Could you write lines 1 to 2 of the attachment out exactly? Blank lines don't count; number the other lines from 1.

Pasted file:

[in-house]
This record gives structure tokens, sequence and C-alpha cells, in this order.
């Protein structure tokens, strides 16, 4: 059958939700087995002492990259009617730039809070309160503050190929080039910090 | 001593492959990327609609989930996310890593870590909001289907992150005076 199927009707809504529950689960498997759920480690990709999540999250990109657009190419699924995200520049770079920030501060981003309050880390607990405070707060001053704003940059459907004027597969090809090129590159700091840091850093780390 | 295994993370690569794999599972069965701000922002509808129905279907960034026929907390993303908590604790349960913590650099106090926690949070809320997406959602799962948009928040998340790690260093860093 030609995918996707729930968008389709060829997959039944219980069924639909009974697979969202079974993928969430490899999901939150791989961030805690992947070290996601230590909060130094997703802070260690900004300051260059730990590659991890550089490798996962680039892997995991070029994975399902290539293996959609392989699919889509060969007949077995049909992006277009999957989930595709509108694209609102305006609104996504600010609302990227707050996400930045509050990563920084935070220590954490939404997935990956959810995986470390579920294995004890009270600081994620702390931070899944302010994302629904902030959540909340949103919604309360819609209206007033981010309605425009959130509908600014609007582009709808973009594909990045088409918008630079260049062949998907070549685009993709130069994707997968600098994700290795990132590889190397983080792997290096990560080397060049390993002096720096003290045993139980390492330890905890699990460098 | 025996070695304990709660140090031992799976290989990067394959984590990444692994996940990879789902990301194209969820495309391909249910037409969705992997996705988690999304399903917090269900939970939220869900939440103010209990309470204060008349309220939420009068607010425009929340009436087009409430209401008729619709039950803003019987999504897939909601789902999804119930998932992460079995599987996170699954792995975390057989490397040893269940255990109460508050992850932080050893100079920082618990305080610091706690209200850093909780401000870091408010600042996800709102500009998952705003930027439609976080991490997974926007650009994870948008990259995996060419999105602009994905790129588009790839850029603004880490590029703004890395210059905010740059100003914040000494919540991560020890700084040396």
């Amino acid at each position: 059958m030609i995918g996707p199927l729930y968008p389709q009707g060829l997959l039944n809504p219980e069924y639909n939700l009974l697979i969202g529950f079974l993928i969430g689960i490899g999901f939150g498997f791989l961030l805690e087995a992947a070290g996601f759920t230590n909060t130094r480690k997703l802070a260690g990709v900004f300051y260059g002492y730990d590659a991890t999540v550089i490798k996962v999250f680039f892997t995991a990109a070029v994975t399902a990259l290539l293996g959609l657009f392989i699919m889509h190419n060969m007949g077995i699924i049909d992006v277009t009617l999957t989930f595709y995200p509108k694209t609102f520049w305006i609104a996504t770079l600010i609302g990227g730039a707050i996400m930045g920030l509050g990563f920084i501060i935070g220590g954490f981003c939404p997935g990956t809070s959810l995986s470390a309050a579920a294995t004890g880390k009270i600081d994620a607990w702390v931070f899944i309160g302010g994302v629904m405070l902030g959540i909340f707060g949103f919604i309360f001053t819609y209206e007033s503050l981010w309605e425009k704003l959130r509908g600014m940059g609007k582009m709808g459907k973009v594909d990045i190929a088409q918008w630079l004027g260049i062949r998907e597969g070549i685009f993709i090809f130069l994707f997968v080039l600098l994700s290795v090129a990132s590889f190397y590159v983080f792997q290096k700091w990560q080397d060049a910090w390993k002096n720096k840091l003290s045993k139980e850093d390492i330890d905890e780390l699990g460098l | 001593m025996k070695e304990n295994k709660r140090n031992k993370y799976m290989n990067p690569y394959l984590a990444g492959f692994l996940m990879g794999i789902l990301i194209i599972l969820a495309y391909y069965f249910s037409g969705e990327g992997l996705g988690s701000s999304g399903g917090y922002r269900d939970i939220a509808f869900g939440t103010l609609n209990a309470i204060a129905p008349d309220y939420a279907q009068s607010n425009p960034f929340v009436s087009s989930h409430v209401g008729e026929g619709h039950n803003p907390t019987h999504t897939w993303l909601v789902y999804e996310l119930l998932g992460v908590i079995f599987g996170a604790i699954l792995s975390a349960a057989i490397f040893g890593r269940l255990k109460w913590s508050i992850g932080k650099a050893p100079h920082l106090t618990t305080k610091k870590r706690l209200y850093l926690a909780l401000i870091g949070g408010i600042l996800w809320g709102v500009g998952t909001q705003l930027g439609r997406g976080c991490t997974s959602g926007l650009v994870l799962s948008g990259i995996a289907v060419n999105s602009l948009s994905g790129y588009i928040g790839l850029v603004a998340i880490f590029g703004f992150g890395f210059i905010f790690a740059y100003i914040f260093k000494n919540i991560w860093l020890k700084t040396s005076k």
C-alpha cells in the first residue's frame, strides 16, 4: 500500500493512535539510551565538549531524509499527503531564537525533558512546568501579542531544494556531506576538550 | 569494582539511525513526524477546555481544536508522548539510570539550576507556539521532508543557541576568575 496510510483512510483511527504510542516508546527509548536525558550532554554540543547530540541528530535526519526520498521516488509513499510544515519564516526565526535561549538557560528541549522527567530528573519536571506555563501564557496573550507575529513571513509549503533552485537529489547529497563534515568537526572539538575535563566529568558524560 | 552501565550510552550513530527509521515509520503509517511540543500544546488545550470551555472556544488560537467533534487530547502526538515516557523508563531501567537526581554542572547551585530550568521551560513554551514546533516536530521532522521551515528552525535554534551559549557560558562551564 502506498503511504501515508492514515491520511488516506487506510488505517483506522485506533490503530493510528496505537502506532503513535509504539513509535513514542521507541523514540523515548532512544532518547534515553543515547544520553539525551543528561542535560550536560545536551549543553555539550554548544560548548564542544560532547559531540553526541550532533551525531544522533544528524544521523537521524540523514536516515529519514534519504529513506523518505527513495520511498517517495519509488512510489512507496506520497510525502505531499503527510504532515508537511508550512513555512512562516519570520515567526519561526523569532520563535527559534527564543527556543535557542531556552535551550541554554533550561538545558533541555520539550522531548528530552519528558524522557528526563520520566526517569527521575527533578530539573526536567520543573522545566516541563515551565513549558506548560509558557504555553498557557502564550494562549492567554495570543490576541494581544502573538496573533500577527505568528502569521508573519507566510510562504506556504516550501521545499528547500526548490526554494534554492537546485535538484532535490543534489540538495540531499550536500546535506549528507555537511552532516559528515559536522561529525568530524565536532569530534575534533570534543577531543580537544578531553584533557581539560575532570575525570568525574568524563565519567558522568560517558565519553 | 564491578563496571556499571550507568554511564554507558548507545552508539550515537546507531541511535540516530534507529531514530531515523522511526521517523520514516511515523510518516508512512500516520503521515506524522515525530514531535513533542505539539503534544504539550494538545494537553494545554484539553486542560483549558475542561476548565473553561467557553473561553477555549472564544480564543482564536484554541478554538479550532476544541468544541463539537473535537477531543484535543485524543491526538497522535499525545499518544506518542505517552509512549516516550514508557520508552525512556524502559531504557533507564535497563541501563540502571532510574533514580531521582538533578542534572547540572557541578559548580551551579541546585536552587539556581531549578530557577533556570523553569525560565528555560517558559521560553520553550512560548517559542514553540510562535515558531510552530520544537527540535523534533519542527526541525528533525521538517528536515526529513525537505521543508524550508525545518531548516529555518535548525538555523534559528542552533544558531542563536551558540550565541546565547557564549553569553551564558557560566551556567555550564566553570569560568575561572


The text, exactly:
[in-house]
This record gives structure tokens, sequence and C-alpha cells, in this order.